Mon, Jun 08, 2015 - Page 12 News List

Sharing data, but not happily

A new report finds that consumers dislike data-mining, but feel powerless to stop it

By Natasha Singer  /  NY Times News Service

An exhibitor shows a smart city data mining cloud platform at a tech expo last month in Beijing, China. Consumers have become increasingly concerned how companies collect and use their personal data.

Photo: AFP

Should consumers be able to control how companies collect and use their personal data?

At a dinner honoring privacy advocates this week in Washington, Tim Cook, the chief executive of Apple, gave a speech in which he endorsed this simple idea. Yet his argument leveled a direct challenge to the premise behind much of the Internet industry — the proposition that people blithely cede their digital bread crumbs to companies in exchange for free or reduced-priced services subsidized by advertising.

“You might like these so-called free services,” Cook said. “But we don’t think they’re worth having your e-mail or your search history or now even your family photos data-mined and sold off for God knows what advertising purpose.”

Now a study from the Annenberg School for Communication at the University of Pennsylvania has come to a similar conclusion: Many Americans do not think the trade-off of their data for personalized services, giveaways or discounts is a fair deal either. The findings are likely to fuel the debate among tech executives and federal regulators over whether companies should give consumers control over the information collected about them.


In the survey, 55 percent of respondents disagreed or strongly disagreed that “it’s OK if a store where I shop uses information it has about me to create a picture of me that improves the services they provide for me.”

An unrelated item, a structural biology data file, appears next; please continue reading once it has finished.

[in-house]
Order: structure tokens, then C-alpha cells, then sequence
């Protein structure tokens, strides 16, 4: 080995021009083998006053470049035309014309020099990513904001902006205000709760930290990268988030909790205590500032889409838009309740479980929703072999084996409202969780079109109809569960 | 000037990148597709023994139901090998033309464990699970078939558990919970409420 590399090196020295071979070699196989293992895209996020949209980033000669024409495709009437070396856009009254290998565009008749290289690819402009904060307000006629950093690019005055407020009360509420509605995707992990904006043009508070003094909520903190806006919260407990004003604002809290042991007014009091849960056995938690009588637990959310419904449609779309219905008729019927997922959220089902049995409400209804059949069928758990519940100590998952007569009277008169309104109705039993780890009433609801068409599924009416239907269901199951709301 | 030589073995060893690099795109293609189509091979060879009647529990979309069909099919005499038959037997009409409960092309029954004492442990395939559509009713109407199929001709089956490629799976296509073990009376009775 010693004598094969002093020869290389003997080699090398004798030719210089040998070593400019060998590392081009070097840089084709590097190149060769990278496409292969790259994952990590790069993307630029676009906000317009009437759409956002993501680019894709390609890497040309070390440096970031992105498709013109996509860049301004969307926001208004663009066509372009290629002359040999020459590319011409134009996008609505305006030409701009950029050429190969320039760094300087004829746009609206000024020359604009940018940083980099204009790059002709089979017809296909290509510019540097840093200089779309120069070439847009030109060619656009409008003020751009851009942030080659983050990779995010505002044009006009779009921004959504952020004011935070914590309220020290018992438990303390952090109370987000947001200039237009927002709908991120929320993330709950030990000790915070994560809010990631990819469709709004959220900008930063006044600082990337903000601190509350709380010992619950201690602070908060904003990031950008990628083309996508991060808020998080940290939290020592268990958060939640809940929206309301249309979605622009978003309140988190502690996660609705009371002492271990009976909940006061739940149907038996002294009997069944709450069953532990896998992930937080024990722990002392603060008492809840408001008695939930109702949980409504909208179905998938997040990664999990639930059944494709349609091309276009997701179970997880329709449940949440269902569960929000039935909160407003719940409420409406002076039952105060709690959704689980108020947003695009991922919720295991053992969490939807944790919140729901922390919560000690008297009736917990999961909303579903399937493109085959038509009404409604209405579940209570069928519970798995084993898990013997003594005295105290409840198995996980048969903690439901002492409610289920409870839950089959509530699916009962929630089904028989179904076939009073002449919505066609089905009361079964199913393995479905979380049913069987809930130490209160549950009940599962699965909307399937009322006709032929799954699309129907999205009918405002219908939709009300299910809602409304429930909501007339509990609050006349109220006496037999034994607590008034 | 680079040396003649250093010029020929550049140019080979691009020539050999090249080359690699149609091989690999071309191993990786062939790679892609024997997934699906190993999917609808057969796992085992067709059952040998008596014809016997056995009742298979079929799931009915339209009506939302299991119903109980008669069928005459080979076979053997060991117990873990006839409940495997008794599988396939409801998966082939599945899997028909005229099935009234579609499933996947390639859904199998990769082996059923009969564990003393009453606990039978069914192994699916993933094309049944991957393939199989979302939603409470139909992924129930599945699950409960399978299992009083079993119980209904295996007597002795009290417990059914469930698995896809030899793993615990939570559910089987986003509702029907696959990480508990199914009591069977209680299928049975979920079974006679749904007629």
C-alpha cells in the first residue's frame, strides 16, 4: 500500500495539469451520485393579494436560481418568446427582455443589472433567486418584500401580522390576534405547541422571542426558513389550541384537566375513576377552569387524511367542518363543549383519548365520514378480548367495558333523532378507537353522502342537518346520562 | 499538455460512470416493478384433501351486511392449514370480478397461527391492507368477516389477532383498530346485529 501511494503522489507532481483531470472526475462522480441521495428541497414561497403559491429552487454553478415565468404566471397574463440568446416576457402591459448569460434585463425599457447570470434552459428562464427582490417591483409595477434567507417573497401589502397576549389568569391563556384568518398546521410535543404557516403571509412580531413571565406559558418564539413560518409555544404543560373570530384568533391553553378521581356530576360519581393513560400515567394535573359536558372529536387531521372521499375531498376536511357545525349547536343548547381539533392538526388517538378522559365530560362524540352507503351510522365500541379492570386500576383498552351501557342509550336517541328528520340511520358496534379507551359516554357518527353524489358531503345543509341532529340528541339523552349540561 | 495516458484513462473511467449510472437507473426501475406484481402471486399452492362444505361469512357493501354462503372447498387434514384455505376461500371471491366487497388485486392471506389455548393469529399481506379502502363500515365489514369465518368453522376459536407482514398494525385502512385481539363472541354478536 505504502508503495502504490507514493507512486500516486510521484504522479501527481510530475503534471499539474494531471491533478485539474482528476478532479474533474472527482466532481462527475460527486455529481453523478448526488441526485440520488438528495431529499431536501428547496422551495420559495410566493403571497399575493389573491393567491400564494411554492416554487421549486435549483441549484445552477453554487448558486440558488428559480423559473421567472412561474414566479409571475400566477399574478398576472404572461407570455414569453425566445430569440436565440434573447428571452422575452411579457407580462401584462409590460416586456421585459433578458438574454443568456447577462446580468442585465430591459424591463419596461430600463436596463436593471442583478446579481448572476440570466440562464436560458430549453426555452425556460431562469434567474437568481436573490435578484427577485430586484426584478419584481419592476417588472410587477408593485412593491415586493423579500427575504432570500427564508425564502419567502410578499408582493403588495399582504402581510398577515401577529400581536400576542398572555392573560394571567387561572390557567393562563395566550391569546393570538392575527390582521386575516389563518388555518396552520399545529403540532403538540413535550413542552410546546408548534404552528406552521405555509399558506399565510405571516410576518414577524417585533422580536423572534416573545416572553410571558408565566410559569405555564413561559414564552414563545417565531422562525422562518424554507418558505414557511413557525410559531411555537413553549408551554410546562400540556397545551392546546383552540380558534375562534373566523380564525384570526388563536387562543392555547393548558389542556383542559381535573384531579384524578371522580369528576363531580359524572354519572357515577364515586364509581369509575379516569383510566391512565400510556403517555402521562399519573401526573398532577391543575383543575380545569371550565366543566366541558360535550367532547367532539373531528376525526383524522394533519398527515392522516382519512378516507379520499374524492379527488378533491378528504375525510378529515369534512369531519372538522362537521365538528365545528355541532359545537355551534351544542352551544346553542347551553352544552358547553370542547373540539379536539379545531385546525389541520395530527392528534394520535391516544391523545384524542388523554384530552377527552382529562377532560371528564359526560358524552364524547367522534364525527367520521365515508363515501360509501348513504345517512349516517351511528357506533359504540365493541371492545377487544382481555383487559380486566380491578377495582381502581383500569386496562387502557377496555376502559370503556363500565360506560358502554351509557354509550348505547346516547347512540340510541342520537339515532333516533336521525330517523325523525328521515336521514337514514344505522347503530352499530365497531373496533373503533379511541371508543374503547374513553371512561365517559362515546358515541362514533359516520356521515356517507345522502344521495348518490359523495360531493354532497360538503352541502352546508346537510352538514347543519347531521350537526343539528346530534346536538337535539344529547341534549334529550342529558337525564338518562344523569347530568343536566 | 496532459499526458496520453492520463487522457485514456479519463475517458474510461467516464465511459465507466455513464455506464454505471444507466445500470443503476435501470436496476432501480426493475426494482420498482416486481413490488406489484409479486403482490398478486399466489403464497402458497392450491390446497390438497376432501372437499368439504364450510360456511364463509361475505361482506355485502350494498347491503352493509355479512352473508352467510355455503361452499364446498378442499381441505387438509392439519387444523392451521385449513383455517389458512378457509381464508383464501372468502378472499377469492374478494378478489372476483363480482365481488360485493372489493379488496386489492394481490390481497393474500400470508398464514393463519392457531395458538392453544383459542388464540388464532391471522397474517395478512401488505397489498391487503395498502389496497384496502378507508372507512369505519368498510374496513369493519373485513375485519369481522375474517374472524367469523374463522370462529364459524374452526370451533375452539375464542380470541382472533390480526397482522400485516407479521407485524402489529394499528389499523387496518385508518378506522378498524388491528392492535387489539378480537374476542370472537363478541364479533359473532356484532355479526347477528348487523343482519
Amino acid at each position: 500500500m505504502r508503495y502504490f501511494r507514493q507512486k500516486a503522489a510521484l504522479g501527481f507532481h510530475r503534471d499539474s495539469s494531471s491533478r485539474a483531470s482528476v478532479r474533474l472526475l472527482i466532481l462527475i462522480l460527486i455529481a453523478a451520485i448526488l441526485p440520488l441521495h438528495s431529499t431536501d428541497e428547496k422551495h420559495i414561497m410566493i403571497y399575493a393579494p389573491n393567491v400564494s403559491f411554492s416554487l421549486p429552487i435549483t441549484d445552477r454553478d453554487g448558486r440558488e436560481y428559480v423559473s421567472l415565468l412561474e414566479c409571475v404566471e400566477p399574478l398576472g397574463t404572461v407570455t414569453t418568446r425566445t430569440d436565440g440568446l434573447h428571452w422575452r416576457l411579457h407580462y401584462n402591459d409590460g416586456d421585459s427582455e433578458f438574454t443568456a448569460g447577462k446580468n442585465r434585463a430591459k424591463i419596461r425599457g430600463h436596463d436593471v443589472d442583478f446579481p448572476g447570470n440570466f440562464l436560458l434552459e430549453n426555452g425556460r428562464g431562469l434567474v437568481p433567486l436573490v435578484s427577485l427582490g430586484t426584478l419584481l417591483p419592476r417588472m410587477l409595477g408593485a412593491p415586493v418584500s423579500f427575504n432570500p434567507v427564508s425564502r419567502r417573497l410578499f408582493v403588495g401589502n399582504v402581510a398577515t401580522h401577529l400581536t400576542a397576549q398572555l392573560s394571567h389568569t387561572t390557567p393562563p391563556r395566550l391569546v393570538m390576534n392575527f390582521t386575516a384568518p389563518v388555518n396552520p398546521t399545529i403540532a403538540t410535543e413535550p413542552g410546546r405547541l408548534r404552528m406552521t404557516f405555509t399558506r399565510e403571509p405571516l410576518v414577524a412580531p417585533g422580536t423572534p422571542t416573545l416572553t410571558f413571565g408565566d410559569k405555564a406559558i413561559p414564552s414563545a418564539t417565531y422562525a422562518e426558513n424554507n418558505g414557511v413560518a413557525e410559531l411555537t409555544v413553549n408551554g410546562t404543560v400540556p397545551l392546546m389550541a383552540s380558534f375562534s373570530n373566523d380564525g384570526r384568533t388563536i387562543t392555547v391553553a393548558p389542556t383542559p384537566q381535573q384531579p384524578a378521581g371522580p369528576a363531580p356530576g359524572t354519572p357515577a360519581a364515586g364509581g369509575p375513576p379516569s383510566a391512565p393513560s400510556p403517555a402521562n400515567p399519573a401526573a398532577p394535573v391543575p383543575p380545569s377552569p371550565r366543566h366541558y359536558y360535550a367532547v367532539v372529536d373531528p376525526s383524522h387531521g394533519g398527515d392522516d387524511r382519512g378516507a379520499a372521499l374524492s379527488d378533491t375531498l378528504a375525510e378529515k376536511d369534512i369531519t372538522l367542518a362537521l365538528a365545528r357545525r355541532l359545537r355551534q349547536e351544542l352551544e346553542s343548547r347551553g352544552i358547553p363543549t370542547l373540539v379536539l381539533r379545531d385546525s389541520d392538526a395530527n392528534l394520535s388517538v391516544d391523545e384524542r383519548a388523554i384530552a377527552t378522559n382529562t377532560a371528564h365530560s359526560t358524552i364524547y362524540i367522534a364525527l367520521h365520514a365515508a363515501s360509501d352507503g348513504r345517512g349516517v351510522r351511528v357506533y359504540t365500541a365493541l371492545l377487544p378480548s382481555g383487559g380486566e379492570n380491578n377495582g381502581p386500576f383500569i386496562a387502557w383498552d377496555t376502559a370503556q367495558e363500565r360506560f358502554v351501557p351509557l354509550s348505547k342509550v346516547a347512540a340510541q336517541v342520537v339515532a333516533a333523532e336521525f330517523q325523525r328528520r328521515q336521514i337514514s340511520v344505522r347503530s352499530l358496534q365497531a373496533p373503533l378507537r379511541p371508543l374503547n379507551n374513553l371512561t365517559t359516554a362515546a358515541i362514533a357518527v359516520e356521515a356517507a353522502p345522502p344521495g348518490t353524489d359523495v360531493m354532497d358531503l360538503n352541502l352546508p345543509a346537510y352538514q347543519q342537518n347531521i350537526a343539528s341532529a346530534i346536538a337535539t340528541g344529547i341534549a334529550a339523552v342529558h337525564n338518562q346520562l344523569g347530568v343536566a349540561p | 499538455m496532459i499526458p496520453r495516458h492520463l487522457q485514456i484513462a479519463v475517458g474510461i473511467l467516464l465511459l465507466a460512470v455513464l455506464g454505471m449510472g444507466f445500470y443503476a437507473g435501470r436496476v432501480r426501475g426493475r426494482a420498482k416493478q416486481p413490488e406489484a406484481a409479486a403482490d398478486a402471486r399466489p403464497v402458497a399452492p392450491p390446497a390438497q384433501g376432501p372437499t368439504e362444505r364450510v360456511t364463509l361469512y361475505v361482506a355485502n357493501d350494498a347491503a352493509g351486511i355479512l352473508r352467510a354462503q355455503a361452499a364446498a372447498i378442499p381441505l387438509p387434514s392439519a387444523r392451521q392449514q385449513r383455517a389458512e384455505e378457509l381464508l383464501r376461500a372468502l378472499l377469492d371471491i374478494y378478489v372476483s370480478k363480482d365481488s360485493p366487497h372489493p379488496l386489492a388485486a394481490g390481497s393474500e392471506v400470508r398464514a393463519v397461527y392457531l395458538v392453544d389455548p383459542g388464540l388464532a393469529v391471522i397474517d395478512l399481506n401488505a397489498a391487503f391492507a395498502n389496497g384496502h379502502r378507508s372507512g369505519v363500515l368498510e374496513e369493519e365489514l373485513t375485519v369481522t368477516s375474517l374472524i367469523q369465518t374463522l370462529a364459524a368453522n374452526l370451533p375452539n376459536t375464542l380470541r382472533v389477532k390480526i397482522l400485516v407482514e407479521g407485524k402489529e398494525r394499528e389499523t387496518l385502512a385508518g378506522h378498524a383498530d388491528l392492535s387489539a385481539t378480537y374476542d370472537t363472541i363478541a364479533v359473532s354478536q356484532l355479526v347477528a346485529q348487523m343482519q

About seven in 10 people also disagreed that it was fair for a store to monitor their online activities in exchange for free Wi-Fi while at the store. And 91 percent of respondents disagreed that it was fair for companies to collect information about them without their knowledge in exchange for a discount.

“Companies are saying that people give up their data because they understand they are getting something for those data,” said Joseph Turow, a professor at Penn’s Annenberg School for Communication and the lead author of the study. “But what is really going on is a sense of resignation. Americans feel that they have no control over what companies do with their information or how they collect it.”


The report on consumers’ attitudes to commercial surveillance comes at a pivotal moment for online marketers and advertisers. Companies are scrambling to develop new techniques to influence people who increasingly use mobile devices to shop, bank and socialize. Yet, even as millions of people embrace these data-driven services, many are mistrustful of the kinds of inferences companies might make based on information gathered about them.

Some marketing companies, for instance, segment individuals into clusters like “low-income elders” or “small town, shallow pockets” or categorize them by waistband size.

The potential risk of inferior treatment is one reason an increasing number of Internet users are downloading Ghostery, a free plug-in that allows consumers to see and control online tracking by data brokers, advertising networks and other third parties.

Consumers will share information with sites they trust because they want to get personalized ads and content, said Scott Meyer, Ghostery’s chief executive. “But they will turn off the tracking technology if they are looking up painkillers for their mother because they don’t want the Internet to think they are addicted to opiates.”

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